“And everyday is the right day.”
I’ve been having a bit of enjoyment time lately. Today is Jubilee Thursday and I’m writing this on the train up to Glasgow to see Queen & Adam Lambert. Last weekend I spent with many, many friends seeing my favourite band Marillion (see last week’s blog for more on that dynamic!) On Tuesday I fly out to Lisbon for a week.
If you’ll have noseyed much around my website or followed me much on the socials, you’ll have seen me use the phrase, “Live a life you don’t need to escape from.” In fact, it’s often how I introduce myself; I’m a satisfaction coach who helps people live a life they don’t need to escape from. So how do I square that with going away on all these jollies?
It’s actually not very complex. It’s all about the direction of travel. I love my day-to-day life. I have work which fulfils me. I have great routines which nourish my body and my soul. I have a cat who I love and adore and who makes my heart sing. I live in a nice house in a nice town. I have both countryside and cities near by. I have great family and friends just a text message or phone call away. I even enjoy my day job. I wake every morning feeling rested, embrace every day and rarely go to bed feeling like I’ve had a bad day.
I never want to get away from my life. The idea that life should be a constant build up to “getting away from it all” seems like a really sad way to live. I don’t think the majority of life should be disappointing with just a few scant highlights here and there. Surely we can do better than that?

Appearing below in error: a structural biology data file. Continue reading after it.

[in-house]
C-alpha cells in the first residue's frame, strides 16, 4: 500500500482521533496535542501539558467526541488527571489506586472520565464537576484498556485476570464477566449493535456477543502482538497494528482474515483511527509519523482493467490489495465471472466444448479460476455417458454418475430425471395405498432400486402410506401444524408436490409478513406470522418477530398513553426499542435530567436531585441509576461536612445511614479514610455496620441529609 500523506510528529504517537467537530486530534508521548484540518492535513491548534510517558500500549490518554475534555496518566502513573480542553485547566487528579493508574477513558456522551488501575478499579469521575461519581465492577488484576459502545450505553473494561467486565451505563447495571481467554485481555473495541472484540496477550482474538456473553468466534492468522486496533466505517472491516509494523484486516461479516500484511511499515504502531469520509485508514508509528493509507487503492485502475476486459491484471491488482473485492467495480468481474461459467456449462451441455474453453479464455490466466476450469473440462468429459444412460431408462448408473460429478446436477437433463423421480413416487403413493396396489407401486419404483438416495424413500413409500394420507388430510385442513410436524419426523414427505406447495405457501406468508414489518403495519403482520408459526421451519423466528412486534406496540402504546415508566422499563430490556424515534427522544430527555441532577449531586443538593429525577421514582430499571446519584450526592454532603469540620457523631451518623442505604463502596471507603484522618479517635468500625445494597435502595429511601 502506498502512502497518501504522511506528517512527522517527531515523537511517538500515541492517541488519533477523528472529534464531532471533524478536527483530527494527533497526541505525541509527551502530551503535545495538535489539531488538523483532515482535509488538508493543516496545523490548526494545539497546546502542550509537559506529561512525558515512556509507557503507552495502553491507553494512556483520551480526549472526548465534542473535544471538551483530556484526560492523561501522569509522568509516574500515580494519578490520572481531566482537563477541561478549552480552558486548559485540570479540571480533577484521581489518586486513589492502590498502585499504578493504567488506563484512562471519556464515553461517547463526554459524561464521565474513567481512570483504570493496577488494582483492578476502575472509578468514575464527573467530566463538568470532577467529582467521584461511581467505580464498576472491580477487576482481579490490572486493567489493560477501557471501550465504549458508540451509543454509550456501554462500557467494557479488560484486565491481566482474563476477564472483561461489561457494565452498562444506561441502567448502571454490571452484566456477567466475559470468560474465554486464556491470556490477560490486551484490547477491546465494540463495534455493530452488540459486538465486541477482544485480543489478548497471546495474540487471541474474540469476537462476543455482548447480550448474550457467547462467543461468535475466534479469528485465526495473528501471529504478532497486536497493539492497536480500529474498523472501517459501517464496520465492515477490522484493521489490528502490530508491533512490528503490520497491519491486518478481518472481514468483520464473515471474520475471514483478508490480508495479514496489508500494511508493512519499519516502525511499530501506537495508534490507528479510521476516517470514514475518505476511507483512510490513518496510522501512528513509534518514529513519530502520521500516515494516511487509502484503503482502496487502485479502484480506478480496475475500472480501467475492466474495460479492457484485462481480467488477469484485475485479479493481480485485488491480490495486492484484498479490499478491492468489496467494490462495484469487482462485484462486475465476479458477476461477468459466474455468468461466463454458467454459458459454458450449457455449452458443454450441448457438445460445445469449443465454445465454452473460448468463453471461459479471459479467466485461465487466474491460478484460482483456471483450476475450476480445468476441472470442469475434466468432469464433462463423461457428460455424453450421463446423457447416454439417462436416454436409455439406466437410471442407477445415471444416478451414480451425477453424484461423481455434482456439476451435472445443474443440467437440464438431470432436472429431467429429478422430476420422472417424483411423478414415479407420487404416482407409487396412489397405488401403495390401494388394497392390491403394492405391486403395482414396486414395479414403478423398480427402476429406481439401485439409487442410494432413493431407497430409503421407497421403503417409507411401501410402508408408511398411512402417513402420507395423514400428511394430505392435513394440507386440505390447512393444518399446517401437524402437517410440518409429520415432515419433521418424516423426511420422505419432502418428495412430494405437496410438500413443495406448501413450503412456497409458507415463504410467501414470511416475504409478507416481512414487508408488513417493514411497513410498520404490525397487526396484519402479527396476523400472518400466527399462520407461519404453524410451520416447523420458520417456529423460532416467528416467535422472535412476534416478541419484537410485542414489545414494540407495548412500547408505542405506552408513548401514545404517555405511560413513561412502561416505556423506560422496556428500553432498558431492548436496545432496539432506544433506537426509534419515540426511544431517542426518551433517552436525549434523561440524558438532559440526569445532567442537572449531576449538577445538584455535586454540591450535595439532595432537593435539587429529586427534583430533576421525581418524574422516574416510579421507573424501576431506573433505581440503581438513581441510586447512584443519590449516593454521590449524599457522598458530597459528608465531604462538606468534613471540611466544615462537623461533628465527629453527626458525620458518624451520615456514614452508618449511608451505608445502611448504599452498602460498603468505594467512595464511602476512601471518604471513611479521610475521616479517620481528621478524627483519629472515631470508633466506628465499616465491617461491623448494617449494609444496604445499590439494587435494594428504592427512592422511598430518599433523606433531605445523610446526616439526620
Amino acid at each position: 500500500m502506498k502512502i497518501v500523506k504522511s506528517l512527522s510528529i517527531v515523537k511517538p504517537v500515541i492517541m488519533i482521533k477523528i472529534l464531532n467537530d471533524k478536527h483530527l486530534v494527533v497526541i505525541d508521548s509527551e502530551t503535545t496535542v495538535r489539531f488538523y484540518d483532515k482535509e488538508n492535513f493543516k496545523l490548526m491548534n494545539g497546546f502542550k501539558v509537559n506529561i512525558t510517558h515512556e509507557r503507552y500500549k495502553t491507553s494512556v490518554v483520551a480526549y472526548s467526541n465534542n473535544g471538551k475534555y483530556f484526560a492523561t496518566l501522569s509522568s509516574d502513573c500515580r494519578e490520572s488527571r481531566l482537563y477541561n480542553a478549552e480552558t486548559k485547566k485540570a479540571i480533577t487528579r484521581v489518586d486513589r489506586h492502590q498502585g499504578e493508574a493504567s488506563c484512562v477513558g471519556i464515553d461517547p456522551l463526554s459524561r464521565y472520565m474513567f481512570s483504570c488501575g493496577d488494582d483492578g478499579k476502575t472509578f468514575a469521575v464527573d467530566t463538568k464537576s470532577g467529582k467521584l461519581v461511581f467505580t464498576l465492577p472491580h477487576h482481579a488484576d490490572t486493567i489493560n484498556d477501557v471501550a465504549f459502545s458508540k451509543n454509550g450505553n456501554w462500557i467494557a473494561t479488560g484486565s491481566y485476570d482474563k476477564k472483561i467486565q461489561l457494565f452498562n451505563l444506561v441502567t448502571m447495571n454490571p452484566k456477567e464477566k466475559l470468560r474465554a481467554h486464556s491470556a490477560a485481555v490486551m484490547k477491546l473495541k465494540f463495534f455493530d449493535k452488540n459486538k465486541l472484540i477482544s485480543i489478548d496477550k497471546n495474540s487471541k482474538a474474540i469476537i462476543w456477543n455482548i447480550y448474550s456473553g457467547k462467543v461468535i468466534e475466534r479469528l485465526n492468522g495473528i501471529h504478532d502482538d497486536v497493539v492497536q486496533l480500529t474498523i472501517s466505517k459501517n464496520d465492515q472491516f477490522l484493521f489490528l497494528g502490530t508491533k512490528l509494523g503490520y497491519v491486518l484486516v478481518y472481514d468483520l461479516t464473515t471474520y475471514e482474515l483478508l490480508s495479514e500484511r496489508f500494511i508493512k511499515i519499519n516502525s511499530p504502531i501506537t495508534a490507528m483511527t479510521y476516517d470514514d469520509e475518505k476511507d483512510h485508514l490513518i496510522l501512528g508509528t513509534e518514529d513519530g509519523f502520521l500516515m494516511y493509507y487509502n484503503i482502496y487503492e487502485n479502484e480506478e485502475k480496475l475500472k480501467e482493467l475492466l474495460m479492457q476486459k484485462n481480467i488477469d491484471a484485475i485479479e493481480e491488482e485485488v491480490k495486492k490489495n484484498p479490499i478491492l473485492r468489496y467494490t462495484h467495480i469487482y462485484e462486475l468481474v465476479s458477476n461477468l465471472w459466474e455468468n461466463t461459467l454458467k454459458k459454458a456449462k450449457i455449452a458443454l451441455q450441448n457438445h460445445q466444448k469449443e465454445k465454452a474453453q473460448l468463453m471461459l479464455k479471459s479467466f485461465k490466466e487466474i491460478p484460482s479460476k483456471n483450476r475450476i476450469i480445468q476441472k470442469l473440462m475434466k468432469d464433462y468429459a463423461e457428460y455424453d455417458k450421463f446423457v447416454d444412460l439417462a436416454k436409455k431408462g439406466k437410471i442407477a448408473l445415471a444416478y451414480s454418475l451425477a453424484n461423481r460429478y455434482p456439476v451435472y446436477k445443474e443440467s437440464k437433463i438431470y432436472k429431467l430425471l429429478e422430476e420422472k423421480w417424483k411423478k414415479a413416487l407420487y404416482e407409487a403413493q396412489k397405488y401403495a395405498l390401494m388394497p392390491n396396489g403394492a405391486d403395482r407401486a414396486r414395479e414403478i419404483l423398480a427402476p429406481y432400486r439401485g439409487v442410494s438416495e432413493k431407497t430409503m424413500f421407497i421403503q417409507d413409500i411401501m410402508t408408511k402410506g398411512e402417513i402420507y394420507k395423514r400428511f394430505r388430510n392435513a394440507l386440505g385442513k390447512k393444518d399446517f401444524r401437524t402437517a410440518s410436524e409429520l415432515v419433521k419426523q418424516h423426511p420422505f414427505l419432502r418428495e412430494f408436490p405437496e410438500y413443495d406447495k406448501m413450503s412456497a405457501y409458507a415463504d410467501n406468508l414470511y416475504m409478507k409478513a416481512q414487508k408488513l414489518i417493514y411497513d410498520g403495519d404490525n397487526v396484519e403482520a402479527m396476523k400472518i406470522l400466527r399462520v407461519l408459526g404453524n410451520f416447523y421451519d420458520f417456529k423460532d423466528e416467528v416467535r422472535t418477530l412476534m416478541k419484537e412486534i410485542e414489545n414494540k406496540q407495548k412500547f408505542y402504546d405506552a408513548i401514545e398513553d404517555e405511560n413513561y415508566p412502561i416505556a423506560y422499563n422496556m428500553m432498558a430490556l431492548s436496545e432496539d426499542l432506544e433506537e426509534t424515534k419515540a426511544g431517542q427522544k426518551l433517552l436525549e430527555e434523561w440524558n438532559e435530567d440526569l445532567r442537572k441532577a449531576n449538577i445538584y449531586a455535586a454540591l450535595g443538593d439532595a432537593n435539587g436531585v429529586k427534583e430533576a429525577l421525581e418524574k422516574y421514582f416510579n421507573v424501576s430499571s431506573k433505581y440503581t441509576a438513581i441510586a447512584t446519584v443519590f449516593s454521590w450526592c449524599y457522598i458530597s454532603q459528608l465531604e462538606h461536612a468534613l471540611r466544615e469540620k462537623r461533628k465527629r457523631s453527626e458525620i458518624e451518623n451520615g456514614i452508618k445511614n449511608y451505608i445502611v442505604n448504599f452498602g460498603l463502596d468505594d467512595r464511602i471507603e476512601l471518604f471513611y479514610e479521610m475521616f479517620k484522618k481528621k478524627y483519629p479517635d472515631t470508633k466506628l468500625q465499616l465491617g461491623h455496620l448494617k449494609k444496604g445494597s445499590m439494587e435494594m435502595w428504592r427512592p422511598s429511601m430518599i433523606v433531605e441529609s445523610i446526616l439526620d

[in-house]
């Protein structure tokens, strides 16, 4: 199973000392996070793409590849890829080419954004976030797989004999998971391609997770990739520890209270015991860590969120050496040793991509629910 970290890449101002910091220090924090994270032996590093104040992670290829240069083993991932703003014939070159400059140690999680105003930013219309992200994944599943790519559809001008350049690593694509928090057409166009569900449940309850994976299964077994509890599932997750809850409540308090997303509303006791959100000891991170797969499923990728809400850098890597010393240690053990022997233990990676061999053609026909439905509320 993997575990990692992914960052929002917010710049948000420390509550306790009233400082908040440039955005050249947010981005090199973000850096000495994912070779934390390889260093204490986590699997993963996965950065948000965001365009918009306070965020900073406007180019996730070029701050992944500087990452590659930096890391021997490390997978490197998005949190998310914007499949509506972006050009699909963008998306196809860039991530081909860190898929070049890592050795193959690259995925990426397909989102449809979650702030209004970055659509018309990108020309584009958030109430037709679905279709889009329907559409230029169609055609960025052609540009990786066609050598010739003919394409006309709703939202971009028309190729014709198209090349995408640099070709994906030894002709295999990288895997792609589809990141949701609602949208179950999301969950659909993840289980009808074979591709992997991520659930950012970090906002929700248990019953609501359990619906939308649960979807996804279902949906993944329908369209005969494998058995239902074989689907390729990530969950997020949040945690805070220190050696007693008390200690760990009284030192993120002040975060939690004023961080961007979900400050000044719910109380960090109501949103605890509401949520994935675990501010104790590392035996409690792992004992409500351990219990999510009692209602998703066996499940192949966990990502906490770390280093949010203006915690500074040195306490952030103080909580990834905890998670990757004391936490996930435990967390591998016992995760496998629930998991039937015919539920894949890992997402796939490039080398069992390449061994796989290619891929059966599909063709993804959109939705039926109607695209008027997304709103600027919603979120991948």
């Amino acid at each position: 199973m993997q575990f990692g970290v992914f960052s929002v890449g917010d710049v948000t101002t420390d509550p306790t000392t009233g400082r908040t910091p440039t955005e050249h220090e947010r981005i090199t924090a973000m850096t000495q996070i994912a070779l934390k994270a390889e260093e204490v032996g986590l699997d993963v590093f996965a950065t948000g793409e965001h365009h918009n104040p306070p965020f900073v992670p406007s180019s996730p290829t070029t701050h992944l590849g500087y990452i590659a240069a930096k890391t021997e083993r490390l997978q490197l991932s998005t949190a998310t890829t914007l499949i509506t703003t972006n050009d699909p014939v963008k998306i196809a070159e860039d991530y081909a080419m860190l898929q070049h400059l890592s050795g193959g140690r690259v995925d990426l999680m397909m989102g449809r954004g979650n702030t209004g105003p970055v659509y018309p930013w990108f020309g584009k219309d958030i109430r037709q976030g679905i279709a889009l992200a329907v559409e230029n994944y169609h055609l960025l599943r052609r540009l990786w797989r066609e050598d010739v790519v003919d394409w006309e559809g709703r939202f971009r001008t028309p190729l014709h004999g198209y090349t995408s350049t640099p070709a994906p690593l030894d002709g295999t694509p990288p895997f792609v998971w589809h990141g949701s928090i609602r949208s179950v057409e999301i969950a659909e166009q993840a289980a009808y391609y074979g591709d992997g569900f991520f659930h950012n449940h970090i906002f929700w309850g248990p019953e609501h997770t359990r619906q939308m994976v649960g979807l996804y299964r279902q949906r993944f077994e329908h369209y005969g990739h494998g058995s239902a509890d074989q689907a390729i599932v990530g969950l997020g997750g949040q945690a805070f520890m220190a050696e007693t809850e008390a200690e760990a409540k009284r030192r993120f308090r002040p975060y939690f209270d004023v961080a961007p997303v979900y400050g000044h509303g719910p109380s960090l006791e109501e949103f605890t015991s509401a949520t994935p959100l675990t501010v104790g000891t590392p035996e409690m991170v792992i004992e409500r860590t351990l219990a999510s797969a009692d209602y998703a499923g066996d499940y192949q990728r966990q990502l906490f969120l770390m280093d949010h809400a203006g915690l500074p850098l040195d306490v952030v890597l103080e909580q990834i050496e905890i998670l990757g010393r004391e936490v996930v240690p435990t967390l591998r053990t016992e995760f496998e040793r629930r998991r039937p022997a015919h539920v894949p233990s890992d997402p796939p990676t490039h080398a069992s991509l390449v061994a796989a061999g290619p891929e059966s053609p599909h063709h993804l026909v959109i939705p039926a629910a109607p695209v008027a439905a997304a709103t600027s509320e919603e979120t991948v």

Change, however, is good. It’s good for all of us. Whether it’s temporary or permanent, we all need to freshen things up. Even in the science of gratitude, it seems that switching around a gratitude practice (for example, changing from 3 things a day to 5 things a week) gives us a new boost of happiness. New things re-fire our curiosity. They broaden our perspective. Sometimes they allow us to let go of things that weren’t serving us in the past. And a temporary change can also invigorate our opinion of what we have and renew our gratitude.
So when I’m breaking from my everyday life. I never consider that I’m getting away from it. I’m always going TO something. It’s a place I want to be. People I want to see. Experiences I want to experience. And all those experiences aren’t separate from my life. They are part of it.
I suppose that when your work is about the nature of people and their lives, that work and your leisure naturally do bleed into each other. The conversations I have with friends and strangers alike inform my work and make me curious to research something else. This seamlessness makes for a much smoother ride through life. Instead of the emotional rollercoaster of leisure highs and work lows, everything blends together into one, beautiful coast.
Shit happens. Of course it does. There are lows but they not my everyday. This has been my way of building resilience. I love every day of the life I have created, whether it’s the things I do daily, weekly, annually or the things that will never happen again.